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Band Promotion

Should bands bother promoting albums?

Cassette tape - accompanies article about album promotion

by Chris Singleton

The music industry is in a constant state of flux. Streaming is taking over from downloads. Vinyl is making a comeback. Hi-res audio is on the way. Live promoters are becoming record labels. Record companies want to sell t-shirts. To quote a certain AOR band from 2004, everything’s changing. And yet despite all this change, one thing seems to stay the same: the notion that the album is the be all and end all. 

Yes, despite the fact that people are consuming music in all manner of ways, on all manner of devices, and often in some sort of shuffle mode, we musicians seem wedded to the idea that at some point we should get 12 songs together, stick them on a shiny piece of plastic, assign a ‘release date’ to said piece of plastic, issue a press release about it and hope that people buy it when it hits the shelves (or not: finding a record shop to stock anything in is a devilishly hard business these days).

In some ways, this obsession with and emphasis on the long-player is perfectly understandable. The album has proven itself to be a great format; and wonderful things can happen when you place twelve songs by a great band in a row. The LP has a proud history (though not as long as some imagine – it’s really only since the mid to late sixties that the LP really became the art form that it is considered today).

The main problem I see with the album doesn’t really concern the format though: rather, it’s the way that the album seems to be the only thing that musicians think is worth promoting. With a lot of new bands I encounter, virtually all of their promotional activities are exclusively centred on an album and take place only at the time at which that album comes out; this is fine if you are Coldplay or U2, with a truckload of existing fans ready to obligingly buy a full LP’s worth of material – but not so good if you are a brand new band starting out. There’s generally no fanbase at all there to buy your album, even if it’s great, and shouting about the fact that there’s a record with 12 songs on it out on Date X is not really going to do you much good. There are an awful lot of other people doing that.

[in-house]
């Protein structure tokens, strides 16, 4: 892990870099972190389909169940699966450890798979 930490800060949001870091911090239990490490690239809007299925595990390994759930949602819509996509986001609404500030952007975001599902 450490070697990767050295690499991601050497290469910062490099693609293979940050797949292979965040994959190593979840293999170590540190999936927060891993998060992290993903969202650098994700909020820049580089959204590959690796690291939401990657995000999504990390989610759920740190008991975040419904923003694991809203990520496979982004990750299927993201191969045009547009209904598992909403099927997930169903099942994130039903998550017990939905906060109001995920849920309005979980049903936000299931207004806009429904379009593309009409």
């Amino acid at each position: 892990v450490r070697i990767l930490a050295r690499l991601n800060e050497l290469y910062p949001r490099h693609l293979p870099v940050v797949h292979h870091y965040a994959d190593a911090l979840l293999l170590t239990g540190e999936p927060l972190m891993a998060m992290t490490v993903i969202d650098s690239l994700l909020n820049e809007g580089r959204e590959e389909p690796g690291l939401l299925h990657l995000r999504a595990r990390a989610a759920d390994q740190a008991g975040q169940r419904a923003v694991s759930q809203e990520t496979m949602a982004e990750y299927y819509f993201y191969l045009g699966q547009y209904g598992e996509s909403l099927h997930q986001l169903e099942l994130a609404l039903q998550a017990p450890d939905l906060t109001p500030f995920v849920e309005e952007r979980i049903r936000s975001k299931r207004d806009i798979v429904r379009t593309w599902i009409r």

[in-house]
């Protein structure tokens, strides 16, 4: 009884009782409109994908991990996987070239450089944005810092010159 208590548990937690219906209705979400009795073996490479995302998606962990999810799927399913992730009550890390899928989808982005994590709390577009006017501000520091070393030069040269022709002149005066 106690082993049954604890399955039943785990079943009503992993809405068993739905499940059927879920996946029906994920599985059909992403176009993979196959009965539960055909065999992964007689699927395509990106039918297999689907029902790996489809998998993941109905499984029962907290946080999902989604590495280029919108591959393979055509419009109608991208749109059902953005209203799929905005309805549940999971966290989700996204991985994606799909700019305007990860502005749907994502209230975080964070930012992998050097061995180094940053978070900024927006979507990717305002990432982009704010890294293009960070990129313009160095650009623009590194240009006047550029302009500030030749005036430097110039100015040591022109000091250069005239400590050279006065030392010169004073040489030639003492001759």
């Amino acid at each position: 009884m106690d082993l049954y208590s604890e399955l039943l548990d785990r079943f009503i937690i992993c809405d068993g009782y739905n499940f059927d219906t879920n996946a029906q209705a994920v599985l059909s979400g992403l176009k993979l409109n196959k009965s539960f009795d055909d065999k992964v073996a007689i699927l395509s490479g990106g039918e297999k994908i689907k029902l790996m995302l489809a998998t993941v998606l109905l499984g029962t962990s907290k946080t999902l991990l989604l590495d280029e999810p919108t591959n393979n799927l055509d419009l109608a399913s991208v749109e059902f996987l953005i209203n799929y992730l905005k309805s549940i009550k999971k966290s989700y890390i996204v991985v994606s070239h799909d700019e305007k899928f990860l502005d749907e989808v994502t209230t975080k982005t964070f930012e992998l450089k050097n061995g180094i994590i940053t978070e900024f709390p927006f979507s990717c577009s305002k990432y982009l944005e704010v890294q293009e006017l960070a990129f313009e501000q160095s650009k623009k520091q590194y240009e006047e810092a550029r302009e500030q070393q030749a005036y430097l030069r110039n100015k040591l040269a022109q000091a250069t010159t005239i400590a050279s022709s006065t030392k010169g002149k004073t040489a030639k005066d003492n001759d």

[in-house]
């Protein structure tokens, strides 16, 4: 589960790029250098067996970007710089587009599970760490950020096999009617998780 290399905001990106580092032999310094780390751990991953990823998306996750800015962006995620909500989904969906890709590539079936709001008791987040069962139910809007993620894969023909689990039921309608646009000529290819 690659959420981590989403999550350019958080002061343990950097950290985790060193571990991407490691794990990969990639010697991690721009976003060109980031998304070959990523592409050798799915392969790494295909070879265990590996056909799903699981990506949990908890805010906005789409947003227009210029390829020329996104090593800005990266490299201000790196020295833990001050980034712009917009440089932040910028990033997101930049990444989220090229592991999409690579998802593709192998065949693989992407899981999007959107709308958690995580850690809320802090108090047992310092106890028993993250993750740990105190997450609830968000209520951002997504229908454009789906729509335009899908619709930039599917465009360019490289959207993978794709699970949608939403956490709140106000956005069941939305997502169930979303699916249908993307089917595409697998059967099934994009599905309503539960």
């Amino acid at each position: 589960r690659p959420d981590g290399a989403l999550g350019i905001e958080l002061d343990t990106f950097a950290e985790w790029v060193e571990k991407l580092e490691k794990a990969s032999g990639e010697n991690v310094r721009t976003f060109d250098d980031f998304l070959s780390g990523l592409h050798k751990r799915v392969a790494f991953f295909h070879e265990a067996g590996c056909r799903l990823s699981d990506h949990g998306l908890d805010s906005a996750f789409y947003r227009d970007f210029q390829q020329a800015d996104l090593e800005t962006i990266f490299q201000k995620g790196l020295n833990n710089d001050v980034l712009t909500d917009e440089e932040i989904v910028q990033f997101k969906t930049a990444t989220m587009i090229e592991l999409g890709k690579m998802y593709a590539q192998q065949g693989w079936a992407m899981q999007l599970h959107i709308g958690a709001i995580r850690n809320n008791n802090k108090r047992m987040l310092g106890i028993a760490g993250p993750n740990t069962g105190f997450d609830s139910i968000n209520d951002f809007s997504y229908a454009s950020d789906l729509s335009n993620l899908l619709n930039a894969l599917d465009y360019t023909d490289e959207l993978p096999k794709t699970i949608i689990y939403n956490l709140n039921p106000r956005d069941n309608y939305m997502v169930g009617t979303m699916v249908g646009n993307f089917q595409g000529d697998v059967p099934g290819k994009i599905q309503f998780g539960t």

The problem is that by leaving your music promotion until the point at which your album comes out, you have possibly left things too late. By all means release a full album, but try to create a promotion schedule that starts well in advance of its release date – maybe up to a year in advance. Here are a few things that you could consider doing as part of this:

  • Rather than putting an embargo on your album tracks, and insisting, PinkFloyd-style, that they can only be listened to as part of a full album, release them (ideally with accompanying videos) online regularly – and approach blogs and music sites about your band every time you do.
  • Use Facebook ads and other social media tactics to build up your following and email mailing list so that both are as large as possible well before the record comes out.
  • Don’t leave it until the album comes out to start gigging – get out there now and start developing a live following.
  • Approach managers, publishers, agents and labels with individual songs that might pique their interest; don’t necessarily wait until your album is 100% written, mixed and mastered to do so (you never know – an individual song might convince them to put some budget into an album project).

The other thing to remember is that you might be a singles band, not an albums band. Your album might be an incoherent mess but it might have 3 killer singles on it. If so, focus on your strong point – and place the emphasis on (and plough your budget into) promoting singles over and above an album.